I wanted my first post to be about a movie that I have absolutely loved, and will definitely continue to come back to it later in my life. It tells a story of young girl, who has renamed herself "Lady Bird" and insists that everyone call her by that instead of Christine. This is her act of rebellion, even though she is not sure of the reason behind it. We look at a fascinating and honest portrayal of adolescence, class anxieties, contradictory impulses and empathy.
I have often found myself in a state of yearning, a burning desire to let go of what traps me, my unexciting life. I long for an extraordinary life, far from the ordinary, the mundane. It is undoubtedly one of the battles that teenagers fight within. It is obviously more relatable for US teens than us, but I would argue that the subtle themes of the film, the anxieties, the teenage drive to assert ourselves uniquely, different from our families is a common thread that links us all.
It is often instinctive to confine our perspective, look at our own pain only. But life will teach us how to be vigilant to the struggles of others. Consider this, in adolescence we find ourselves blaming our parents for their choices and their realities, that eventually shape ours too. It is complex. And sometimes, true for our culture, our parents did not even have choice to either get married or not, to have children or not. It was a given for them. I have to remind myself to not put them on a pedestal and find perfection in their roles. It's not possible, not realistic. Lady Bird was embarrassed of her parents' humble living, calling her house to be on the wrong side of the tracks. She neglected to see that they had troubles of their, a mother, an overworked nurse, and her father, whose career faced a dead-end.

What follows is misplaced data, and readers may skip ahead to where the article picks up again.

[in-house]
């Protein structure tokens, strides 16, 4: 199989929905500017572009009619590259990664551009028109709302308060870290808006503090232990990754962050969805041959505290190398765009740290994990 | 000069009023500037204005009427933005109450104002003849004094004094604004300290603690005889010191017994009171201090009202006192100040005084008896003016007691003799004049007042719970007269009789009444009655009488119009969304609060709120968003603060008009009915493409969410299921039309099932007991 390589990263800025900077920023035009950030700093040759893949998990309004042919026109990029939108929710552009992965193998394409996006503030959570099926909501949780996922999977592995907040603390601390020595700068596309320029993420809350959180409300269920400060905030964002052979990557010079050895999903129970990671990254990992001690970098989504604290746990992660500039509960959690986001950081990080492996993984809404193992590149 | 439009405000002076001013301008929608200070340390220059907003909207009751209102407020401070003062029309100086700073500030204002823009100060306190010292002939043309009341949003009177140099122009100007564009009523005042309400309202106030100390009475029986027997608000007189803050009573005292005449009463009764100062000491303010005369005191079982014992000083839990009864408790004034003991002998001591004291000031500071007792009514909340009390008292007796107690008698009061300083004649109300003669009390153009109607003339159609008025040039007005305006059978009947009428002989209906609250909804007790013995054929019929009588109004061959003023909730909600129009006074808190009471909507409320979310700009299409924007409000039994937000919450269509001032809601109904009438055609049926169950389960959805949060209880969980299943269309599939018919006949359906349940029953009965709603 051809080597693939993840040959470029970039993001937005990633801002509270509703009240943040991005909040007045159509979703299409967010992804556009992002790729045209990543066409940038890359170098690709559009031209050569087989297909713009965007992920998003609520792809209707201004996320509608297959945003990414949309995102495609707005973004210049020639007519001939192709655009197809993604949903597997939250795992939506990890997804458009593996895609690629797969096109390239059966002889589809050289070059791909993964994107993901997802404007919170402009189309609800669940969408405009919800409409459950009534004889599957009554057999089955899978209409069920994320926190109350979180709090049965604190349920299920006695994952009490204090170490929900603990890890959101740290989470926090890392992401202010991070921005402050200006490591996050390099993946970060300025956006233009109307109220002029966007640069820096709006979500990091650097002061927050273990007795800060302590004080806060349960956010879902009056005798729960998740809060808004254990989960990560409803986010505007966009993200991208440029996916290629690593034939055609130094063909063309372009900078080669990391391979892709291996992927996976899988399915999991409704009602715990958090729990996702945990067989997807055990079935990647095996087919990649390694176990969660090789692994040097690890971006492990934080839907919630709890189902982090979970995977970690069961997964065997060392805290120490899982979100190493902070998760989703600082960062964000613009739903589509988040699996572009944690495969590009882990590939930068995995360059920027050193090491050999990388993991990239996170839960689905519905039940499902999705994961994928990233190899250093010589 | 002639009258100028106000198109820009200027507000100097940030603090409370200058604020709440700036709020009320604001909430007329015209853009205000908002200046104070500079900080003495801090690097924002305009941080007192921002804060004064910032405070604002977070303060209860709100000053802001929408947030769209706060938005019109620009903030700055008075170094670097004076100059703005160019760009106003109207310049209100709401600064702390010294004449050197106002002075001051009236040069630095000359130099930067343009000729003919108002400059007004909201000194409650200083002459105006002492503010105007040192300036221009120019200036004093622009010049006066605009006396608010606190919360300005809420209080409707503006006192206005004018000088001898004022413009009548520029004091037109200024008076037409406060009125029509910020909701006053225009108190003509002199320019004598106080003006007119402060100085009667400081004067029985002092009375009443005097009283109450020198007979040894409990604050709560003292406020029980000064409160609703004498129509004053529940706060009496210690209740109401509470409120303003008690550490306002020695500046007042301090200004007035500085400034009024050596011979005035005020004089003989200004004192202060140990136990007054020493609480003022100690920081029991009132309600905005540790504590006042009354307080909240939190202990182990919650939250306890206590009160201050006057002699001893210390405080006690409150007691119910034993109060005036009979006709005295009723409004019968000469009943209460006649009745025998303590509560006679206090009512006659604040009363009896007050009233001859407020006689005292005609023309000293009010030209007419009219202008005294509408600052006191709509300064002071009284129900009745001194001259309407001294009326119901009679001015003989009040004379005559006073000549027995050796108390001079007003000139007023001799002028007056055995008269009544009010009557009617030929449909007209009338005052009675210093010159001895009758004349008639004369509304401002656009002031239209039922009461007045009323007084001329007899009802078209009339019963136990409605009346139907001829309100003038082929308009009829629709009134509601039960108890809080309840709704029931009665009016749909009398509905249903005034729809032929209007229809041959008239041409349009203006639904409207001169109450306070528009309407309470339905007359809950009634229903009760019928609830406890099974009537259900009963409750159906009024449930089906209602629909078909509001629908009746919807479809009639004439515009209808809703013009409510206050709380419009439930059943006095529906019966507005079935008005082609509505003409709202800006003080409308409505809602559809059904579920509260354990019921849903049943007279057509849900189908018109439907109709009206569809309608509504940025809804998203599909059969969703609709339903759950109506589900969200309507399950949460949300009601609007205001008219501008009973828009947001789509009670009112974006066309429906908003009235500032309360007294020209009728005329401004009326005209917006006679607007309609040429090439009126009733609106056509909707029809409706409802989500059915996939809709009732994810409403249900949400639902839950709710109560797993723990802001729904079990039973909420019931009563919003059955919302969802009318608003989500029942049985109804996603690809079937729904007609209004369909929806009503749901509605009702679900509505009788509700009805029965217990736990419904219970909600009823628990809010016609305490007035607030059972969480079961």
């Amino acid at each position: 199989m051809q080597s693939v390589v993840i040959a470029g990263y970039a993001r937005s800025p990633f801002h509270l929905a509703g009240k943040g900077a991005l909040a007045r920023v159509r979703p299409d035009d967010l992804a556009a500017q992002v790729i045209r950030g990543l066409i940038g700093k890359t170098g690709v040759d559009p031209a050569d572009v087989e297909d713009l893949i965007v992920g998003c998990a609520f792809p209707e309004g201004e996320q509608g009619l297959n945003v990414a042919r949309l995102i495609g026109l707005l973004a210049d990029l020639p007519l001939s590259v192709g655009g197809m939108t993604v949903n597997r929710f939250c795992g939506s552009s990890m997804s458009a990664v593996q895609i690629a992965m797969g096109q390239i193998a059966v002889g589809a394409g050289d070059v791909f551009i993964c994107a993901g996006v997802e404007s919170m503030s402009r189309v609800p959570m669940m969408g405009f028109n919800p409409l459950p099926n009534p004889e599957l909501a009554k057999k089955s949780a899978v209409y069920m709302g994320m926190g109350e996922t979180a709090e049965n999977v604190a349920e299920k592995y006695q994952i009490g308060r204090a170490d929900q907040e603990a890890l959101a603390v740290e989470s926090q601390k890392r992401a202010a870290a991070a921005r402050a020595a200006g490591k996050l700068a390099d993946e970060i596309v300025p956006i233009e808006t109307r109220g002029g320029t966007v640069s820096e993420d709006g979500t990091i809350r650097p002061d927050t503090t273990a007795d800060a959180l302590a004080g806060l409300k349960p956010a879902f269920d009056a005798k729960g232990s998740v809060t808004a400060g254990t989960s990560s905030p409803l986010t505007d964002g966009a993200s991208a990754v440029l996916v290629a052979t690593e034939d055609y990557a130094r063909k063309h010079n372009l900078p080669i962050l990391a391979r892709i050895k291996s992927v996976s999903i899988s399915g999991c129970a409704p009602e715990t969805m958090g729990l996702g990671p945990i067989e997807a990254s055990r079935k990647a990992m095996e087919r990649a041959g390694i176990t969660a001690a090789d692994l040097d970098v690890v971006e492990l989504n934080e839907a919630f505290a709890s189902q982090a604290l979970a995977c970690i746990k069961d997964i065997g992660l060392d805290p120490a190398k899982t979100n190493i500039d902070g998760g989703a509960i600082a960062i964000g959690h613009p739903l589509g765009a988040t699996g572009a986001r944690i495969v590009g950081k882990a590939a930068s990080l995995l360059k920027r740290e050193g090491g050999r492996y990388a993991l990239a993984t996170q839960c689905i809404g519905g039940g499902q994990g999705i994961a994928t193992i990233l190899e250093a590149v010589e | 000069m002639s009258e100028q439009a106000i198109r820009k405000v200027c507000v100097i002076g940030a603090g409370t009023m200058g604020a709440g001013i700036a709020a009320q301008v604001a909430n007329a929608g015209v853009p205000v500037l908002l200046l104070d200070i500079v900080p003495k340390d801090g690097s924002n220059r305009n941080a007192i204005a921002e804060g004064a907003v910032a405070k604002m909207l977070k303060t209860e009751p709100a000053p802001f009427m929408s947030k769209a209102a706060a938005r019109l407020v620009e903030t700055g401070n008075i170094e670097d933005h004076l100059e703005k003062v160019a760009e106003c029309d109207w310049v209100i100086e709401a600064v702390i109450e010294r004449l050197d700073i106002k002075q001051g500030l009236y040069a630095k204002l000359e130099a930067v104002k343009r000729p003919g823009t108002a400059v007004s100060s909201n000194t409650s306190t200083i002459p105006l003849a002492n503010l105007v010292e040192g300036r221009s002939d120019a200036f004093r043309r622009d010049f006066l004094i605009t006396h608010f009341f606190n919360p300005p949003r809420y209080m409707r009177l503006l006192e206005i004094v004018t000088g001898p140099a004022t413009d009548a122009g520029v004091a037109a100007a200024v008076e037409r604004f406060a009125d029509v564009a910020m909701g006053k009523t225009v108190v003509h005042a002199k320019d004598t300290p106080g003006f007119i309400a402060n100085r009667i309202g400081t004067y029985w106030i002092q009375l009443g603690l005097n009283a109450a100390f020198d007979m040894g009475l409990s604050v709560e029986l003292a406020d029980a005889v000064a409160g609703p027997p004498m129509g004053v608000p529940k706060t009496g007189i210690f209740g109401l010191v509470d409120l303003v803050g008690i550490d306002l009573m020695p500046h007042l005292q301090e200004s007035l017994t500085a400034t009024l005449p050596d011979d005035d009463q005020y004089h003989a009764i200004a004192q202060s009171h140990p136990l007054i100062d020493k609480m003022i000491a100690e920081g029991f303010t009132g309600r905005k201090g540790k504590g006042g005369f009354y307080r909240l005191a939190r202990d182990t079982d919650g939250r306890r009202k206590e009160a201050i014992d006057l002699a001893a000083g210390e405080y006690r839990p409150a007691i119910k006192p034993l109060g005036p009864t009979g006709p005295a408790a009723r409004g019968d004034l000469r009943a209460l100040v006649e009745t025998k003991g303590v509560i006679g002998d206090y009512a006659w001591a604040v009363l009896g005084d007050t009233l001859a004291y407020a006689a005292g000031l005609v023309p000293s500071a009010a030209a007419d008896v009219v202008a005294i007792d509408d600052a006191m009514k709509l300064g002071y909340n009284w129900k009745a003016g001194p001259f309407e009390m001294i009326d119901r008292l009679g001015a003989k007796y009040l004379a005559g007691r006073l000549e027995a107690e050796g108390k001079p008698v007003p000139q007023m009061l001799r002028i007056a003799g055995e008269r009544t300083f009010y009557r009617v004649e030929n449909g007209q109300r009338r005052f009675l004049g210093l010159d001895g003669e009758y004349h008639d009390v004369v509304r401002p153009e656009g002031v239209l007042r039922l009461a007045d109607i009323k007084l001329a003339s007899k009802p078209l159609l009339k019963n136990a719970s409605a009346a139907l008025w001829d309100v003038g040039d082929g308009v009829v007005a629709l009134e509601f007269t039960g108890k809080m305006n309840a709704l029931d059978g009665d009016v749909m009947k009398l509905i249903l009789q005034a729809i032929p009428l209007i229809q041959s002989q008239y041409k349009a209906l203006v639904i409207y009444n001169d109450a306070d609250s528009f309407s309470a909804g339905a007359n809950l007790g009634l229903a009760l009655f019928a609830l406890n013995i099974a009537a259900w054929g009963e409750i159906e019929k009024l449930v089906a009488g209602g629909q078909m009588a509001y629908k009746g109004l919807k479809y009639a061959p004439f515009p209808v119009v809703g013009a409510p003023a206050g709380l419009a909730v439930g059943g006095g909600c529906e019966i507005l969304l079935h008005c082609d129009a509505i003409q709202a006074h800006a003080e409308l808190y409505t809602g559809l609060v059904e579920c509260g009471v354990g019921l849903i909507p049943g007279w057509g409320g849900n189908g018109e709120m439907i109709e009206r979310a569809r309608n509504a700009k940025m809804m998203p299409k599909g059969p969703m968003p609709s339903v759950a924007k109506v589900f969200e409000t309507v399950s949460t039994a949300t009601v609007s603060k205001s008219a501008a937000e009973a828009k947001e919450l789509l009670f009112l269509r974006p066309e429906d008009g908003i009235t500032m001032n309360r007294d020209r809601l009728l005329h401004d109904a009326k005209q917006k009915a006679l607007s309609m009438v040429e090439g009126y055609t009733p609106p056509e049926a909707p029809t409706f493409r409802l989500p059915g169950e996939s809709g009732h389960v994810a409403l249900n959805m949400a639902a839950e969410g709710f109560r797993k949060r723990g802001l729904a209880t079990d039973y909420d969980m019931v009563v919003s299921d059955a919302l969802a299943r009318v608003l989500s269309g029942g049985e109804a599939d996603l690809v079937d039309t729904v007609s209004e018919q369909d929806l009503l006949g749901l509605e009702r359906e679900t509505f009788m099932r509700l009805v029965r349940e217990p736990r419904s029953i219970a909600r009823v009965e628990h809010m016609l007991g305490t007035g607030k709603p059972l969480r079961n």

The movie ends on a positive note, where the protagonists has realised her mistakes and has learned to look at her life before college with fondness, understand the 'imperfect' love of her family.